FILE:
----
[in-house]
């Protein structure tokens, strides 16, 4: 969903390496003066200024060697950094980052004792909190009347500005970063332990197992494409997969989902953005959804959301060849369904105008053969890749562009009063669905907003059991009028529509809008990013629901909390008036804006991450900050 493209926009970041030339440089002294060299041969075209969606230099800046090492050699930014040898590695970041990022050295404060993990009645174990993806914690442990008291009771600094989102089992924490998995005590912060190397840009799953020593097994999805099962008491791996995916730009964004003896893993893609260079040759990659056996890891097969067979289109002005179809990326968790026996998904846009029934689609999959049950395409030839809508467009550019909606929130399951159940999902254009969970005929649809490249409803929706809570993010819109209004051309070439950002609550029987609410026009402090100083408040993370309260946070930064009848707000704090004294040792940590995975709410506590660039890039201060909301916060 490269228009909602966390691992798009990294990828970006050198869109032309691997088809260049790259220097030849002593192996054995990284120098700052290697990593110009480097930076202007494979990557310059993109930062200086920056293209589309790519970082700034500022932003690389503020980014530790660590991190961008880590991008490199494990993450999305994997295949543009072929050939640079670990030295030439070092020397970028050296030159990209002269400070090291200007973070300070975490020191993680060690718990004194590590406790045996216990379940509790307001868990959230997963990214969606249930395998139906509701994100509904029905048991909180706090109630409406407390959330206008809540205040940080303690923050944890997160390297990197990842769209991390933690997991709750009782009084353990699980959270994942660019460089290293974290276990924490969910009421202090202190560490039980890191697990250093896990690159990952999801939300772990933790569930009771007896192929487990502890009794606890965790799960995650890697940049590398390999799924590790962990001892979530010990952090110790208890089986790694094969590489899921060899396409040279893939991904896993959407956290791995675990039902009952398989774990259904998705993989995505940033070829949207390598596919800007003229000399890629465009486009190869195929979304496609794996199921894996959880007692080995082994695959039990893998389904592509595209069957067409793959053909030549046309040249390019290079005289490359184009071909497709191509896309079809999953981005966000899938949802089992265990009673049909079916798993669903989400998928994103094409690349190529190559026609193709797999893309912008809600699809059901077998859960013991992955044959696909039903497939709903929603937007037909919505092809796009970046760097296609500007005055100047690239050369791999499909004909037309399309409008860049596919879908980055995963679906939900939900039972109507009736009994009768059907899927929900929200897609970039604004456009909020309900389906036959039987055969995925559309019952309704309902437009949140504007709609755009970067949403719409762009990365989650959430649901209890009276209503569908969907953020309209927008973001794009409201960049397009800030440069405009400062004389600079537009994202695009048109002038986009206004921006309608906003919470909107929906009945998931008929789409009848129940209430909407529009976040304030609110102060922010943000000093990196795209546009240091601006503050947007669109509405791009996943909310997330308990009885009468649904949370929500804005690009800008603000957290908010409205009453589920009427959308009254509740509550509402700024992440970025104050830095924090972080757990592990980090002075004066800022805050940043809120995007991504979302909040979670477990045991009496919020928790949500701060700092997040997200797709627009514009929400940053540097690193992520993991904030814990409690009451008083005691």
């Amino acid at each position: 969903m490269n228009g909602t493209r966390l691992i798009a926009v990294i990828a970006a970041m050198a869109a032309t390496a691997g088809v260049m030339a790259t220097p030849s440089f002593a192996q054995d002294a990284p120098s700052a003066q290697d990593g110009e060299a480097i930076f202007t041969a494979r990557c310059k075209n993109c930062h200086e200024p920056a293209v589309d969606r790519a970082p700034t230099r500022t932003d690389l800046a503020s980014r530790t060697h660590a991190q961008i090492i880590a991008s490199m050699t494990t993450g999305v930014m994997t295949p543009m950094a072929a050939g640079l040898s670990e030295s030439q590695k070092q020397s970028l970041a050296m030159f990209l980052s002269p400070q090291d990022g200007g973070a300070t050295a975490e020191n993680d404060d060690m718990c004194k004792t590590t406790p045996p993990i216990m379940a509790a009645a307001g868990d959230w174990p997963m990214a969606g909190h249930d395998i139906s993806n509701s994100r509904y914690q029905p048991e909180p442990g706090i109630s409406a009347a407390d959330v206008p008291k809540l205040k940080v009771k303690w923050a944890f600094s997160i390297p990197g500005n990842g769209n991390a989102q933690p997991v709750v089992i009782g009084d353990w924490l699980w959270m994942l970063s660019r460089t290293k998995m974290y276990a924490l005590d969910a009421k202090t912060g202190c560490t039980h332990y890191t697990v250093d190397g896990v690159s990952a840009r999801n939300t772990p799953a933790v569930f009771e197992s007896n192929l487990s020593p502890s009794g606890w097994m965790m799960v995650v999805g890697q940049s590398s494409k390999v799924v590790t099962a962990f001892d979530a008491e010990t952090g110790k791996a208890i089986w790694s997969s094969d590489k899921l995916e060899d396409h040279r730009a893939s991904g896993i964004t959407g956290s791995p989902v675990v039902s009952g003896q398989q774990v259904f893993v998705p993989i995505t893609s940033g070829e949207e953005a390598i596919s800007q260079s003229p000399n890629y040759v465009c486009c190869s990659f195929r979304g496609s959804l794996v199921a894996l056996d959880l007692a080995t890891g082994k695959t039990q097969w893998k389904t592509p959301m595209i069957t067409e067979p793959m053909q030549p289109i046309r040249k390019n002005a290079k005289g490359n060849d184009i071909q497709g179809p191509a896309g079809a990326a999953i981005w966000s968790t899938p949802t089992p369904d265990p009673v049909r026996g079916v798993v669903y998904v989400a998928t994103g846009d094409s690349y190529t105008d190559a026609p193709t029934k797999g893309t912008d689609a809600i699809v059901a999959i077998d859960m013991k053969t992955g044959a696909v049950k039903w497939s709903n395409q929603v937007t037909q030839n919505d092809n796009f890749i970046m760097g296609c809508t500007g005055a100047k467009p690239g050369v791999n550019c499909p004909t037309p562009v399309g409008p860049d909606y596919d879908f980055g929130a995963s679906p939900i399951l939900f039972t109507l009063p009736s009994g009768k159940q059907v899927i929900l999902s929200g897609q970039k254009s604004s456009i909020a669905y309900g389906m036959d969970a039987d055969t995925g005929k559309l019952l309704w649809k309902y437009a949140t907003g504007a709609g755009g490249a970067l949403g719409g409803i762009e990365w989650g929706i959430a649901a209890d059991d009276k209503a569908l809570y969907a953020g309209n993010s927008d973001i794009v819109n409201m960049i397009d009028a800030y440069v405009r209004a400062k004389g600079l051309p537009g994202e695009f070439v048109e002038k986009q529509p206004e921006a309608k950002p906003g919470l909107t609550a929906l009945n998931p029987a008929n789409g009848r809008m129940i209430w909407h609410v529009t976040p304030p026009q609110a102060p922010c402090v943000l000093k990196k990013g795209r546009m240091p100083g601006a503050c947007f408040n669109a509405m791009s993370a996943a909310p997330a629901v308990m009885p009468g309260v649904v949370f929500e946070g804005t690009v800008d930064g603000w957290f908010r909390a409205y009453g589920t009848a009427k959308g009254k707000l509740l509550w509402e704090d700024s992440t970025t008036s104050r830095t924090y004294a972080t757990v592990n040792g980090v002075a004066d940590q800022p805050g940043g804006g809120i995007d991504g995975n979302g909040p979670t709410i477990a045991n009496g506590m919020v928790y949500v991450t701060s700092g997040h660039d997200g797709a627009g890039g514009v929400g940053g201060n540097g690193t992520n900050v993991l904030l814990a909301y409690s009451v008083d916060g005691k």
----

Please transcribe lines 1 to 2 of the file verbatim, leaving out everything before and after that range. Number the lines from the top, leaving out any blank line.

[in-house]
């Protein structure tokens, strides 16, 4: 969903390496003066200024060697950094980052004792909190009347500005970063332990197992494409997969989902953005959804959301060849369904105008053969890749562009009063669905907003059991009028529509809008990013629901909390008036804006991450900050 493209926009970041030339440089002294060299041969075209969606230099800046090492050699930014040898590695970041990022050295404060993990009645174990993806914690442990008291009771600094989102089992924490998995005590912060190397840009799953020593097994999805099962008491791996995916730009964004003896893993893609260079040759990659056996890891097969067979289109002005179809990326968790026996998904846009029934689609999959049950395409030839809508467009550019909606929130399951159940999902254009969970005929649809490249409803929706809570993010819109209004051309070439950002609550029987609410026009402090100083408040993370309260946070930064009848707000704090004294040792940590995975709410506590660039890039201060909301916060 490269228009909602966390691992798009990294990828970006050198869109032309691997088809260049790259220097030849002593192996054995990284120098700052290697990593110009480097930076202007494979990557310059993109930062200086920056293209589309790519970082700034500022932003690389503020980014530790660590991190961008880590991008490199494990993450999305994997295949543009072929050939640079670990030295030439070092020397970028050296030159990209002269400070090291200007973070300070975490020191993680060690718990004194590590406790045996216990379940509790307001868990959230997963990214969606249930395998139906509701994100509904029905048991909180706090109630409406407390959330206008809540205040940080303690923050944890997160390297990197990842769209991390933690997991709750009782009084353990699980959270994942660019460089290293974290276990924490969910009421202090202190560490039980890191697990250093896990690159990952999801939300772990933790569930009771007896192929487990502890009794606890965790799960995650890697940049590398390999799924590790962990001892979530010990952090110790208890089986790694094969590489899921060899396409040279893939991904896993959407956290791995675990039902009952398989774990259904998705993989995505940033070829949207390598596919800007003229000399890629465009486009190869195929979304496609794996199921894996959880007692080995082994695959039990893998389904592509595209069957067409793959053909030549046309040249390019290079005289490359184009071909497709191509896309079809999953981005966000899938949802089992265990009673049909079916798993669903989400998928994103094409690349190529190559026609193709797999893309912008809600699809059901077998859960013991992955044959696909039903497939709903929603937007037909919505092809796009970046760097296609500007005055100047690239050369791999499909004909037309399309409008860049596919879908980055995963679906939900939900039972109507009736009994009768059907899927929900929200897609970039604004456009909020309900389906036959039987055969995925559309019952309704309902437009949140504007709609755009970067949403719409762009990365989650959430649901209890009276209503569908969907953020309209927008973001794009409201960049397009800030440069405009400062004389600079537009994202695009048109002038986009206004921006309608906003919470909107929906009945998931008929789409009848129940209430909407529009976040304030609110102060922010943000000093990196795209546009240091601006503050947007669109509405791009996943909310997330308990009885009468649904949370929500804005690009800008603000957290908010409205009453589920009427959308009254509740509550509402700024992440970025104050830095924090972080757990592990980090002075004066800022805050940043809120995007991504979302909040979670477990045991009496919020928790949500701060700092997040997200797709627009514009929400940053540097690193992520993991904030814990409690009451008083005691």